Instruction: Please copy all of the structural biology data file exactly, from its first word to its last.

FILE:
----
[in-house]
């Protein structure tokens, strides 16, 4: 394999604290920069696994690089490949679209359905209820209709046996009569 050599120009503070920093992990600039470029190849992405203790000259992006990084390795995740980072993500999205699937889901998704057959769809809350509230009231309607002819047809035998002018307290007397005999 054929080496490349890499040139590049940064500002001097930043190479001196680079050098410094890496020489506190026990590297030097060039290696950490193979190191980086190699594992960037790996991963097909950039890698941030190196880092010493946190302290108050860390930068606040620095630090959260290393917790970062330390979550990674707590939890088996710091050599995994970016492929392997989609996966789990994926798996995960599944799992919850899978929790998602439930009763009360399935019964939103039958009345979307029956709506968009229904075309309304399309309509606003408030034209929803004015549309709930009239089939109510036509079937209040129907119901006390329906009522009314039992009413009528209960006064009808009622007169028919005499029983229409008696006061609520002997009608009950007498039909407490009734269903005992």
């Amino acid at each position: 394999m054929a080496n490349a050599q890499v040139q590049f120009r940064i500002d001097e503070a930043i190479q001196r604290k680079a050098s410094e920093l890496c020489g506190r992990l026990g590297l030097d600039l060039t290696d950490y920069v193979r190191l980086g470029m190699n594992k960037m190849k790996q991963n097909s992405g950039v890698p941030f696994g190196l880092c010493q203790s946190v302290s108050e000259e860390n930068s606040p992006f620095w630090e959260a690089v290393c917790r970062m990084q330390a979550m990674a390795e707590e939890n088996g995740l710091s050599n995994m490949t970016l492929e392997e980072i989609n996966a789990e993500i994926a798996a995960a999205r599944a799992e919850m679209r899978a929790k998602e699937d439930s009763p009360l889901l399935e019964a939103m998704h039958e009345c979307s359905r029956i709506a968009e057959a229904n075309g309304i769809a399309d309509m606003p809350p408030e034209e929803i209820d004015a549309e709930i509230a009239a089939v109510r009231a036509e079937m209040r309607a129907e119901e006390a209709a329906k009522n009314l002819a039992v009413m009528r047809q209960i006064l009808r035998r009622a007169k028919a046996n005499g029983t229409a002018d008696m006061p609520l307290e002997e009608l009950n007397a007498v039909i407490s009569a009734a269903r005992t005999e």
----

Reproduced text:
[in-house]
């Protein structure tokens, strides 16, 4: 394999604290920069696994690089490949679209359905209820209709046996009569 050599120009503070920093992990600039470029190849992405203790000259992006990084390795995740980072993500999205699937889901998704057959769809809350509230009231309607002819047809035998002018307290007397005999 054929080496490349890499040139590049940064500002001097930043190479001196680079050098410094890496020489506190026990590297030097060039290696950490193979190191980086190699594992960037790996991963097909950039890698941030190196880092010493946190302290108050860390930068606040620095630090959260290393917790970062330390979550990674707590939890088996710091050599995994970016492929392997989609996966789990994926798996995960599944799992919850899978929790998602439930009763009360399935019964939103039958009345979307029956709506968009229904075309309304399309309509606003408030034209929803004015549309709930009239089939109510036509079937209040129907119901006390329906009522009314039992009413009528209960006064009808009622007169028919005499029983229409008696006061609520002997009608009950007498039909407490009734269903005992």
């Amino acid at each position: 394999m054929a080496n490349a050599q890499v040139q590049f120009r940064i500002d001097e503070a930043i190479q001196r604290k680079a050098s410094e920093l890496c020489g506190r992990l026990g590297l030097d600039l060039t290696d950490y920069v193979r190191l980086g470029m190699n594992k960037m190849k790996q991963n097909s992405g950039v890698p941030f696994g190196l880092c010493q203790s946190v302290s108050e000259e860390n930068s606040p992006f620095w630090e959260a690089v290393c917790r970062m990084q330390a979550m990674a390795e707590e939890n088996g995740l710091s050599n995994m490949t970016l492929e392997e980072i989609n996966a789990e993500i994926a798996a995960a999205r599944a799992e919850m679209r899978a929790k998602e699937d439930s009763p009360l889901l399935e019964a939103m998704h039958e009345c979307s359905r029956i709506a968009e057959a229904n075309g309304i769809a399309d309509m606003p809350p408030e034209e929803i209820d004015a549309e709930i509230a009239a089939v109510r009231a036509e079937m209040r309607a129907e119901e006390a209709a329906k009522n009314l002819a039992v009413m009528r047809q209960i006064l009808r035998r009622a007169k028919a046996n005499g029983t229409a002018d008696m006061p609520l307290e002997e009608l009950n007397a007498v039909i407490s009569a009734a269903r005992t005999e």